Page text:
Marketing checking to non-members is like asking to get married on the first date.

Getting married on the first date

Why do credit unions still focus so much on marketing checking accounts to non-members?

I mean, I know why — the checking account is still the best indicator of a PFI relationship, and it’s extraordinarily “sticky”. Members with checking are loyal members, or at least they’re stuck with you for a while. I get that.

But marketing the checking account to non-members is like asking to get married on the first date.

It’s WAY too much commitment, WAY too soon.

They don’t even know you very well yet! And no matter how you spin it or how much you help, moving a checking account is a huge, enormous pain in the rear. Who can make that kind of commitment before they’re sure where this relationship is going? What if you turn out to be just like the last checking account?

Even bribery can only get you so far. Baubles like $100 cash and even tropical cruises will only attract shallow-minded gold-diggers, not the kind of members next door you can settle down with.

What paths to membership can you open up that don’t require going steady right away?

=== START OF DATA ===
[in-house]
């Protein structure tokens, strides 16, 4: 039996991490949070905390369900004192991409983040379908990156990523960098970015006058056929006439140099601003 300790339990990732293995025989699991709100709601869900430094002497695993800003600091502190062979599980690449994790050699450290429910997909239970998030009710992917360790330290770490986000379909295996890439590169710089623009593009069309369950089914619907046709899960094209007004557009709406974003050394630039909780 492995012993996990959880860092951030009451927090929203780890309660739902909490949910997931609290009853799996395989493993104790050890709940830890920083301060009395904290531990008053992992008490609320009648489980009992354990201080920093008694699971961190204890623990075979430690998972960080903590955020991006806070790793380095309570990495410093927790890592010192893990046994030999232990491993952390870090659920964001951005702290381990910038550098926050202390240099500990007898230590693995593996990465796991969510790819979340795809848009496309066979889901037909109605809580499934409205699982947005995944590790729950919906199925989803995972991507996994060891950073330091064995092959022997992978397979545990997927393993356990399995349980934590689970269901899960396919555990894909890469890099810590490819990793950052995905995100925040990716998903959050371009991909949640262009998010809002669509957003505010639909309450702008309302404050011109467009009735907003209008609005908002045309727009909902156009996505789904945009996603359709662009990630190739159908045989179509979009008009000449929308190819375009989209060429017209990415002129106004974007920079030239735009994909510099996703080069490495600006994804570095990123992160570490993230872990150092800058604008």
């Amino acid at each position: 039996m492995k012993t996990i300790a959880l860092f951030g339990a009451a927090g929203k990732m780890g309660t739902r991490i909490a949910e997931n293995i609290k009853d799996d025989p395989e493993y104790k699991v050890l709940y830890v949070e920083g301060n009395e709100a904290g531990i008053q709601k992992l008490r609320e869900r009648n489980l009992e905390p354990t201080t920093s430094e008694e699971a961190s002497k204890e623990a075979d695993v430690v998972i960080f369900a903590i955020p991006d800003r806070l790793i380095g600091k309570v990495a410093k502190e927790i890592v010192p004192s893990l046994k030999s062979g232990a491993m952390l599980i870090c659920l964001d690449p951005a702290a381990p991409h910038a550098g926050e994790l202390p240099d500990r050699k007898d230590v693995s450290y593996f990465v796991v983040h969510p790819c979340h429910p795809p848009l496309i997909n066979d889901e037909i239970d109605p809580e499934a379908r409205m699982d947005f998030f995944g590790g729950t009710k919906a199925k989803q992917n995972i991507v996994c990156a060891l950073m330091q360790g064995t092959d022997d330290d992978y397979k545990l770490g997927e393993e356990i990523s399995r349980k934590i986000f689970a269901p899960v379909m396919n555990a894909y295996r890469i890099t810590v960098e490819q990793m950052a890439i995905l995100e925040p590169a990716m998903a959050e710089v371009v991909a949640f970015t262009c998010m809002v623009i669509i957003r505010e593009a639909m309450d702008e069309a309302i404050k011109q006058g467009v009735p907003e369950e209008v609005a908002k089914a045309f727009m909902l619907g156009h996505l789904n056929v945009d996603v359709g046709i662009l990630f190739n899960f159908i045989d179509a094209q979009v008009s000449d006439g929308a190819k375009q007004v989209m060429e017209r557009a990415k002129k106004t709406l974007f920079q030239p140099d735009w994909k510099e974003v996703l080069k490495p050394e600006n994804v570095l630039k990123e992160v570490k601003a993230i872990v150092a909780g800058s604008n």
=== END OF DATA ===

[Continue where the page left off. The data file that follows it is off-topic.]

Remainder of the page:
Perhaps a better approach would be to focus on building relationships and trust with members before proposing the big step of opening a checking account. What everyday problems can you solve for people?

Or maybe you can create a way for people to “sample” the CU difference — let them have a quick, no-strings-attached fling just to see if the grass really is greener over here. For example, lots of CUs are wondering just what to do with members brought on board through indirect auto lending. You’ve got three to five years, so how can you get them all the way on board?

Another approach is to make the switch less scary.

What would it take to offer a guarantee that you’ll fix any mixups and even reimburse any accidental fees that might pop up from the transfer?

Or maybe there are times when you’ve already got a beautiful thing going, and another commitment would just mess it up. Dig in to your member data, and I’ll bet you find plenty of loyal longtime members who have a steady checking account somewhere else. And is that really so bad? After all, checking accounts cost a lot to run.

Maybe it’s time to think about checking a little differently.

It’s not the only kind of relationship any more, and we need to take more care to build the relationship first before asking people to take the plunge.

Brian Wringer

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